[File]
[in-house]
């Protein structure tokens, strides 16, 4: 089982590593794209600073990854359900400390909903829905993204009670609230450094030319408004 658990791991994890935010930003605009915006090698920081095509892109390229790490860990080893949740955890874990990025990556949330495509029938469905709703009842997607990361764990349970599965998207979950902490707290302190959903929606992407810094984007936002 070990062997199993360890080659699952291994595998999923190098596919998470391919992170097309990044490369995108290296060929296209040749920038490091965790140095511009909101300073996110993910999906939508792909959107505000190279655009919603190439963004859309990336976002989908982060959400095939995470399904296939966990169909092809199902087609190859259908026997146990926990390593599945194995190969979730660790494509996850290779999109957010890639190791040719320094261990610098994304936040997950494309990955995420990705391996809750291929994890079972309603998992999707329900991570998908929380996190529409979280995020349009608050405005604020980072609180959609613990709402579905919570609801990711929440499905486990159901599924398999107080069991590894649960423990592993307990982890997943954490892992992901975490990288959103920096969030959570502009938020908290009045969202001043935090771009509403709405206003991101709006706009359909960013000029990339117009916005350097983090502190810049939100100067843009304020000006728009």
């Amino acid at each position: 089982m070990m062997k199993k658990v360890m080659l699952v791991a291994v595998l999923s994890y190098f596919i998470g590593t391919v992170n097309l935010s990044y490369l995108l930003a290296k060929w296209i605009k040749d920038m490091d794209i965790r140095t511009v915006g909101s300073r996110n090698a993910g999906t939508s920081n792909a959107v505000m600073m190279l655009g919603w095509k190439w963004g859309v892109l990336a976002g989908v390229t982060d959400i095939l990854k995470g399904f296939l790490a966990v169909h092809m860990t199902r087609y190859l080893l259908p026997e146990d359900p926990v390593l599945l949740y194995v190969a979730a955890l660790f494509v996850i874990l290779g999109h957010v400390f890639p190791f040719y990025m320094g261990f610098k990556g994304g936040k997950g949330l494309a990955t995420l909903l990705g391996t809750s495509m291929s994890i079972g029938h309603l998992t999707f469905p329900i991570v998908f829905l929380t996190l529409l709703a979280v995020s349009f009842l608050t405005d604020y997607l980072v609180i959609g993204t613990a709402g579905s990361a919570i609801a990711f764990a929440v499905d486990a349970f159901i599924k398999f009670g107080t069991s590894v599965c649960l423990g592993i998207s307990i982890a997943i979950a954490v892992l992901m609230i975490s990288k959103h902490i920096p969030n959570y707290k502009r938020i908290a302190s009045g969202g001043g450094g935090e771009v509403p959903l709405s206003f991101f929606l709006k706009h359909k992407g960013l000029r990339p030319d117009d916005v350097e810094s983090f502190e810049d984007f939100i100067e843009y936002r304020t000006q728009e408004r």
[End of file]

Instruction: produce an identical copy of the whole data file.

[in-house]
């Protein structure tokens, strides 16, 4: 089982590593794209600073990854359900400390909903829905993204009670609230450094030319408004 658990791991994890935010930003605009915006090698920081095509892109390229790490860990080893949740955890874990990025990556949330495509029938469905709703009842997607990361764990349970599965998207979950902490707290302190959903929606992407810094984007936002 070990062997199993360890080659699952291994595998999923190098596919998470391919992170097309990044490369995108290296060929296209040749920038490091965790140095511009909101300073996110993910999906939508792909959107505000190279655009919603190439963004859309990336976002989908982060959400095939995470399904296939966990169909092809199902087609190859259908026997146990926990390593599945194995190969979730660790494509996850290779999109957010890639190791040719320094261990610098994304936040997950494309990955995420990705391996809750291929994890079972309603998992999707329900991570998908929380996190529409979280995020349009608050405005604020980072609180959609613990709402579905919570609801990711929440499905486990159901599924398999107080069991590894649960423990592993307990982890997943954490892992992901975490990288959103920096969030959570502009938020908290009045969202001043935090771009509403709405206003991101709006706009359909960013000029990339117009916005350097983090502190810049939100100067843009304020000006728009």
């Amino acid at each position: 089982m070990m062997k199993k658990v360890m080659l699952v791991a291994v595998l999923s994890y190098f596919i998470g590593t391919v992170n097309l935010s990044y490369l995108l930003a290296k060929w296209i605009k040749d920038m490091d794209i965790r140095t511009v915006g909101s300073r996110n090698a993910g999906t939508s920081n792909a959107v505000m600073m190279l655009g919603w095509k190439w963004g859309v892109l990336a976002g989908v390229t982060d959400i095939l990854k995470g399904f296939l790490a966990v169909h092809m860990t199902r087609y190859l080893l259908p026997e146990d359900p926990v390593l599945l949740y194995v190969a979730a955890l660790f494509v996850i874990l290779g999109h957010v400390f890639p190791f040719y990025m320094g261990f610098k990556g994304g936040k997950g949330l494309a990955t995420l909903l990705g391996t809750s495509m291929s994890i079972g029938h309603l998992t999707f469905p329900i991570v998908f829905l929380t996190l529409l709703a979280v995020s349009f009842l608050t405005d604020y997607l980072v609180i959609g993204t613990a709402g579905s990361a919570i609801a990711f764990a929440v499905d486990a349970f159901i599924k398999f009670g107080t069991s590894v599965c649960l423990g592993i998207s307990i982890a997943i979950a954490v892992l992901m609230i975490s990288k959103h902490i920096p969030n959570y707290k502009r938020i908290a302190s009045g969202g001043g450094g935090e771009v509403p959903l709405s206003f991101f929606l709006k706009h359909k992407g960013l000029r990339p030319d117009d916005v350097e810094s983090f502190e810049d984007f939100i100067e843009y936002r304020t000006q728009e408004r």